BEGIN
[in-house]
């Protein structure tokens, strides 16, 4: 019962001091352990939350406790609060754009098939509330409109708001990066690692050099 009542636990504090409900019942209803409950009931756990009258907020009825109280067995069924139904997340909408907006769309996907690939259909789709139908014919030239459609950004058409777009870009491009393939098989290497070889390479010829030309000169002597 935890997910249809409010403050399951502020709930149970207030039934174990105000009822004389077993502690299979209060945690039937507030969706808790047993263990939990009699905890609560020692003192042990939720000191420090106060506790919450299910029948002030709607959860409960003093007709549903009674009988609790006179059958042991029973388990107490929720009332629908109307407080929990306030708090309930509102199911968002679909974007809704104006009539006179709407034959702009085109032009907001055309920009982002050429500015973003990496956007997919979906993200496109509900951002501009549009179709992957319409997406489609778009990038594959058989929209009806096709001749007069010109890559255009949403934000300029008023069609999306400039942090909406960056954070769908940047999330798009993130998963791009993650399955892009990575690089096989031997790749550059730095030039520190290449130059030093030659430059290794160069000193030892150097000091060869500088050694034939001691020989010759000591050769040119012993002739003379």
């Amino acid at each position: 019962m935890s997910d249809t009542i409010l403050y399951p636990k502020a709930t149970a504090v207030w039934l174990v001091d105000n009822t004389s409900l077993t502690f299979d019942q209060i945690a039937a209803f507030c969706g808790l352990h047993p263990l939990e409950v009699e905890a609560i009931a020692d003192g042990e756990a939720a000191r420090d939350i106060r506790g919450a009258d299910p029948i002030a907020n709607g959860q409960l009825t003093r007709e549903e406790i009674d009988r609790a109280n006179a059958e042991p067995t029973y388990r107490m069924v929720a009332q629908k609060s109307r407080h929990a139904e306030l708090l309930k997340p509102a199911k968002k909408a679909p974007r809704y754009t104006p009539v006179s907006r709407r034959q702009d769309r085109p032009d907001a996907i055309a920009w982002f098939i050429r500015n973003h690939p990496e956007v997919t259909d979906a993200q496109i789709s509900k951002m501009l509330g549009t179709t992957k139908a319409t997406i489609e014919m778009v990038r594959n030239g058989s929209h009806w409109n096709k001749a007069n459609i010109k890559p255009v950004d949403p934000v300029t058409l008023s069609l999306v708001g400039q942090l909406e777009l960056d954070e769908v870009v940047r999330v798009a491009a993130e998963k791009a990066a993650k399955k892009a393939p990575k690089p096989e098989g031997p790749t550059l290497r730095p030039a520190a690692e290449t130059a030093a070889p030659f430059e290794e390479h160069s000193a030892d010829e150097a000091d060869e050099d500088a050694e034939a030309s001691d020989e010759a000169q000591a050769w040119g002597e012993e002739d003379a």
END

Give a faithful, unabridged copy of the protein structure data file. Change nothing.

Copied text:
[in-house]
């Protein structure tokens, strides 16, 4: 019962001091352990939350406790609060754009098939509330409109708001990066690692050099 009542636990504090409900019942209803409950009931756990009258907020009825109280067995069924139904997340909408907006769309996907690939259909789709139908014919030239459609950004058409777009870009491009393939098989290497070889390479010829030309000169002597 935890997910249809409010403050399951502020709930149970207030039934174990105000009822004389077993502690299979209060945690039937507030969706808790047993263990939990009699905890609560020692003192042990939720000191420090106060506790919450299910029948002030709607959860409960003093007709549903009674009988609790006179059958042991029973388990107490929720009332629908109307407080929990306030708090309930509102199911968002679909974007809704104006009539006179709407034959702009085109032009907001055309920009982002050429500015973003990496956007997919979906993200496109509900951002501009549009179709992957319409997406489609778009990038594959058989929209009806096709001749007069010109890559255009949403934000300029008023069609999306400039942090909406960056954070769908940047999330798009993130998963791009993650399955892009990575690089096989031997790749550059730095030039520190290449130059030093030659430059290794160069000193030892150097000091060869500088050694034939001691020989010759000591050769040119012993002739003379």
């Amino acid at each position: 019962m935890s997910d249809t009542i409010l403050y399951p636990k502020a709930t149970a504090v207030w039934l174990v001091d105000n009822t004389s409900l077993t502690f299979d019942q209060i945690a039937a209803f507030c969706g808790l352990h047993p263990l939990e409950v009699e905890a609560i009931a020692d003192g042990e756990a939720a000191r420090d939350i106060r506790g919450a009258d299910p029948i002030a907020n709607g959860q409960l009825t003093r007709e549903e406790i009674d009988r609790a109280n006179a059958e042991p067995t029973y388990r107490m069924v929720a009332q629908k609060s109307r407080h929990a139904e306030l708090l309930k997340p509102a199911k968002k909408a679909p974007r809704y754009t104006p009539v006179s907006r709407r034959q702009d769309r085109p032009d907001a996907i055309a920009w982002f098939i050429r500015n973003h690939p990496e956007v997919t259909d979906a993200q496109i789709s509900k951002m501009l509330g549009t179709t992957k139908a319409t997406i489609e014919m778009v990038r594959n030239g058989s929209h009806w409109n096709k001749a007069n459609i010109k890559p255009v950004d949403p934000v300029t058409l008023s069609l999306v708001g400039q942090l909406e777009l960056d954070e769908v870009v940047r999330v798009a491009a993130e998963k791009a990066a993650k399955k892009a393939p990575k690089p096989e098989g031997p790749t550059l290497r730095p030039a520190a690692e290449t130059a030093a070889p030659f430059e290794e390479h160069s000193a030892d010829e150097a000091d060869e050099d500088a050694e034939a030309s001691d020989e010759a000169q000591a050769w040119g002597e012993e002739d003379a």